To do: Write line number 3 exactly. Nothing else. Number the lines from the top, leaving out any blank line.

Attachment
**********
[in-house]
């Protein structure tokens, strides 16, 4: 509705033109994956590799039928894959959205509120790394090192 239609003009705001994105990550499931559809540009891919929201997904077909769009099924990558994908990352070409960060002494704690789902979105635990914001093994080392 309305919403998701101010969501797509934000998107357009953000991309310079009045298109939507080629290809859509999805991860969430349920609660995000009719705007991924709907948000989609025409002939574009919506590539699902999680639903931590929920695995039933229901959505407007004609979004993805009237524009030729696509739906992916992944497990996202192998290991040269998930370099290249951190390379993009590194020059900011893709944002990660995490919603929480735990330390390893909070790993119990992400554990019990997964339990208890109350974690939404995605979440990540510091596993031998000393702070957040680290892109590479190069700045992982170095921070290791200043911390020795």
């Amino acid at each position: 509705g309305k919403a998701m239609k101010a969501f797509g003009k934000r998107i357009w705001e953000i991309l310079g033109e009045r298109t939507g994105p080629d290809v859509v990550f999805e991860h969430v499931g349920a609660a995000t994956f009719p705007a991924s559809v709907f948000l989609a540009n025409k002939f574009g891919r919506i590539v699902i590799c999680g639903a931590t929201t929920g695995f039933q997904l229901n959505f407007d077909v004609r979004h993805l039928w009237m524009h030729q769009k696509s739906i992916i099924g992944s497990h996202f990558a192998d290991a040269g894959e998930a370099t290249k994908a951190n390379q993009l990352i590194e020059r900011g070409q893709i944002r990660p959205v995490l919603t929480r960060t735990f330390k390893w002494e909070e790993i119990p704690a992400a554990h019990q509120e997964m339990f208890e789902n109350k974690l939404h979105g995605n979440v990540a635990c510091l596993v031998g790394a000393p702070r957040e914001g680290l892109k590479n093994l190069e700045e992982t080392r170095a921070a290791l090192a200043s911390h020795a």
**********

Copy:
């Amino acid at each position: 509705g309305k919403a998701m239609k101010a969501f797509g003009k934000r998107i357009w705001e953000i991309l310079g033109e009045r298109t939507g994105p080629d290809v859509v990550f999805e991860h969430v499931g349920a609660a995000t994956f009719p705007a991924s559809v709907f948000l989609a540009n025409k002939f574009g891919r919506i590539v699902i590799c999680g639903a931590t929201t929920g695995f039933q997904l229901n959505f407007d077909v004609r979004h993805l039928w009237m524009h030729q769009k696509s739906i992916i099924g992944s497990h996202f990558a192998d290991a040269g894959e998930a370099t290249k994908a951190n390379q993009l990352i590194e020059r900011g070409q893709i944002r990660p959205v995490l919603t929480r960060t735990f330390k390893w002494e909070e790993i119990p704690a992400a554990h019990q509120e997964m339990f208890e789902n109350k974690l939404h979105g995605n979440v990540a635990c510091l596993v031998g790394a000393p702070r957040e914001g680290l892109k590479n093994l190069e700045e992982t080392r170095a921070a290791l090192a200043s911390h020795a």